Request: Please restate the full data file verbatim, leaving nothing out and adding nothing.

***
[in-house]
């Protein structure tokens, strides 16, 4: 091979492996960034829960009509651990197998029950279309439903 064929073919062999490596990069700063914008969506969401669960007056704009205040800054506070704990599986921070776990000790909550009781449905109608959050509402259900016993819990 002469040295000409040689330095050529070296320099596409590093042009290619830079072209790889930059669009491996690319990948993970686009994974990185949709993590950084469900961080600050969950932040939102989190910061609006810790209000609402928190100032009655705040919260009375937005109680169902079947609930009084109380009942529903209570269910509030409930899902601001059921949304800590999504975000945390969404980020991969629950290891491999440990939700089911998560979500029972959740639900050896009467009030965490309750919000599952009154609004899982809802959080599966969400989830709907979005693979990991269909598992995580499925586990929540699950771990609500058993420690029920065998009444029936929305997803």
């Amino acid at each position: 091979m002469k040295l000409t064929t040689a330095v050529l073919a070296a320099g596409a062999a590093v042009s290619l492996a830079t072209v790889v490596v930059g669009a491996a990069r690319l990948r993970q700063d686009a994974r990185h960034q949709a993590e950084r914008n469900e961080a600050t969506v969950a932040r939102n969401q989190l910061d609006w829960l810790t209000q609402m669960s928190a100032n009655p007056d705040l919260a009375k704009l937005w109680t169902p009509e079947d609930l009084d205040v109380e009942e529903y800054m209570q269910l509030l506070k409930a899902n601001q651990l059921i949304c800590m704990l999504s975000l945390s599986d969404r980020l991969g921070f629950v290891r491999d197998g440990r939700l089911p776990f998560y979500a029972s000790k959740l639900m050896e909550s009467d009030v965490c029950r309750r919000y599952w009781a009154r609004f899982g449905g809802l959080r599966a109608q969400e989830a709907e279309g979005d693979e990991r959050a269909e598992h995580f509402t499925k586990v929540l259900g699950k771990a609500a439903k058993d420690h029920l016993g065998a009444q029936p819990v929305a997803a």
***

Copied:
[in-house]
């Protein structure tokens, strides 16, 4: 091979492996960034829960009509651990197998029950279309439903 064929073919062999490596990069700063914008969506969401669960007056704009205040800054506070704990599986921070776990000790909550009781449905109608959050509402259900016993819990 002469040295000409040689330095050529070296320099596409590093042009290619830079072209790889930059669009491996690319990948993970686009994974990185949709993590950084469900961080600050969950932040939102989190910061609006810790209000609402928190100032009655705040919260009375937005109680169902079947609930009084109380009942529903209570269910509030409930899902601001059921949304800590999504975000945390969404980020991969629950290891491999440990939700089911998560979500029972959740639900050896009467009030965490309750919000599952009154609004899982809802959080599966969400989830709907979005693979990991269909598992995580499925586990929540699950771990609500058993420690029920065998009444029936929305997803």
């Amino acid at each position: 091979m002469k040295l000409t064929t040689a330095v050529l073919a070296a320099g596409a062999a590093v042009s290619l492996a830079t072209v790889v490596v930059g669009a491996a990069r690319l990948r993970q700063d686009a994974r990185h960034q949709a993590e950084r914008n469900e961080a600050t969506v969950a932040r939102n969401q989190l910061d609006w829960l810790t209000q609402m669960s928190a100032n009655p007056d705040l919260a009375k704009l937005w109680t169902p009509e079947d609930l009084d205040v109380e009942e529903y800054m209570q269910l509030l506070k409930a899902n601001q651990l059921i949304c800590m704990l999504s975000l945390s599986d969404r980020l991969g921070f629950v290891r491999d197998g440990r939700l089911p776990f998560y979500a029972s000790k959740l639900m050896e909550s009467d009030v965490c029950r309750r919000y599952w009781a009154r609004f899982g449905g809802l959080r599966a109608q969400e989830a709907e279309g979005d693979e990991r959050a269909e598992h995580f509402t499925k586990v929540l259900g699950k771990a609500a439903k058993d420690h029920l016993g065998a009444q029936p819990v929305a997803a």